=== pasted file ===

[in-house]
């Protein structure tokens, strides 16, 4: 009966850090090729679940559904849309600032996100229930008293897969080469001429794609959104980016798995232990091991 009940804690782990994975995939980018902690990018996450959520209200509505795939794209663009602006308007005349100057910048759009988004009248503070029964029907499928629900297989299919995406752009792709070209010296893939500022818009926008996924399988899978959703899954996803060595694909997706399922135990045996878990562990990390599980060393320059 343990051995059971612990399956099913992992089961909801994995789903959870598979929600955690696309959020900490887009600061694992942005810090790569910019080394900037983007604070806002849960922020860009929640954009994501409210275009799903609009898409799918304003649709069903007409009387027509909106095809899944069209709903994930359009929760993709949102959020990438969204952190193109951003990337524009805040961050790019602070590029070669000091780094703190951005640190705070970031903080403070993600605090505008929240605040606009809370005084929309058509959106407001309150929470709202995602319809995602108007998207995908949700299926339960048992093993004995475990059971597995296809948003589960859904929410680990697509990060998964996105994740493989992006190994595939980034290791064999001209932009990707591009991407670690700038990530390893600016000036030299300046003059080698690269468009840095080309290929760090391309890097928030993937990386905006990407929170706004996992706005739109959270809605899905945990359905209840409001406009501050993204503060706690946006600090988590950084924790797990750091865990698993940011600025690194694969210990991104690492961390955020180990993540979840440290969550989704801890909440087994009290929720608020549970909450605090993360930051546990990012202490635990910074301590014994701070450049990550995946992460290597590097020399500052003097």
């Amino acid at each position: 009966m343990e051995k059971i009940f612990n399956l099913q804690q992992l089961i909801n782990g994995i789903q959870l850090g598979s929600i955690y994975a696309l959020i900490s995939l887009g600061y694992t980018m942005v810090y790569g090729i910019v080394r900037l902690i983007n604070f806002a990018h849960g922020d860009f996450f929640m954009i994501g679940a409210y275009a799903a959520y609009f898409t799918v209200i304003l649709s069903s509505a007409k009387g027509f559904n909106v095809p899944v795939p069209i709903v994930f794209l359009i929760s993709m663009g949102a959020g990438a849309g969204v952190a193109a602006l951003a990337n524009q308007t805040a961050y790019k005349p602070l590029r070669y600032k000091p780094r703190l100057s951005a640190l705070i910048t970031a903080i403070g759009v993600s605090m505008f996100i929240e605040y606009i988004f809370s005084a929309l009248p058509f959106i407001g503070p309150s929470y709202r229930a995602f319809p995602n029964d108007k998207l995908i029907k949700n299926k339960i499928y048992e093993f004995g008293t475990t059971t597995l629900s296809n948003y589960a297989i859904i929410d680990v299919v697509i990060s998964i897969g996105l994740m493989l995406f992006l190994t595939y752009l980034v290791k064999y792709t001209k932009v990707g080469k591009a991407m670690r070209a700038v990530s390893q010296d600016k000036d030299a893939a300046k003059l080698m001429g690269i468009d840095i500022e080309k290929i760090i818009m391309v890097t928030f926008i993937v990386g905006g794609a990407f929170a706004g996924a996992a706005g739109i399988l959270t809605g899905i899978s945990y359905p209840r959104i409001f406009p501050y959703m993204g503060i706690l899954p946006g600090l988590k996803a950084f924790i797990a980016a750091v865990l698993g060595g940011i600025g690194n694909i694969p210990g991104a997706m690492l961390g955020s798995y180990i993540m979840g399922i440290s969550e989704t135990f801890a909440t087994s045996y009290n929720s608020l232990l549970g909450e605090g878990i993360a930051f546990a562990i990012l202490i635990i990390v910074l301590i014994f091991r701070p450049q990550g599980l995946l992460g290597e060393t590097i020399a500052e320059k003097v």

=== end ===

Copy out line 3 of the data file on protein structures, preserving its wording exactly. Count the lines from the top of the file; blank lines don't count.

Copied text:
């Amino acid at each position: 009966m343990e051995k059971i009940f612990n399956l099913q804690q992992l089961i909801n782990g994995i789903q959870l850090g598979s929600i955690y994975a696309l959020i900490s995939l887009g600061y694992t980018m942005v810090y790569g090729i910019v080394r900037l902690i983007n604070f806002a990018h849960g922020d860009f996450f929640m954009i994501g679940a409210y275009a799903a959520y609009f898409t799918v209200i304003l649709s069903s509505a007409k009387g027509f559904n909106v095809p899944v795939p069209i709903v994930f794209l359009i929760s993709m663009g949102a959020g990438a849309g969204v952190a193109a602006l951003a990337n524009q308007t805040a961050y790019k005349p602070l590029r070669y600032k000091p780094r703190l100057s951005a640190l705070i910048t970031a903080i403070g759009v993600s605090m505008f996100i929240e605040y606009i988004f809370s005084a929309l009248p058509f959106i407001g503070p309150s929470y709202r229930a995602f319809p995602n029964d108007k998207l995908i029907k949700n299926k339960i499928y048992e093993f004995g008293t475990t059971t597995l629900s296809n948003y589960a297989i859904i929410d680990v299919v697509i990060s998964i897969g996105l994740m493989l995406f992006l190994t595939y752009l980034v290791k064999y792709t001209k932009v990707g080469k591009a991407m670690r070209a700038v990530s390893q010296d600016k000036d030299a893939a300046k003059l080698m001429g690269i468009d840095i500022e080309k290929i760090i818009m391309v890097t928030f926008i993937v990386g905006g794609a990407f929170a706004g996924a996992a706005g739109i399988l959270t809605g899905i899978s945990y359905p209840r959104i409001f406009p501050y959703m993204g503060i706690l899954p946006g600090l988590k996803a950084f924790i797990a980016a750091v865990l698993g060595g940011i600025g690194n694909i694969p210990g991104a997706m690492l961390g955020s798995y180990i993540m979840g399922i440290s969550e989704t135990f801890a909440t087994s045996y009290n929720s608020l232990l549970g909450e605090g878990i993360a930051f546990a562990i990012l202490i635990i990390v910074l301590i014994f091991r701070p450049q990550g599980l995946l992460g290597e060393t590097i020399a500052e320059k003097v």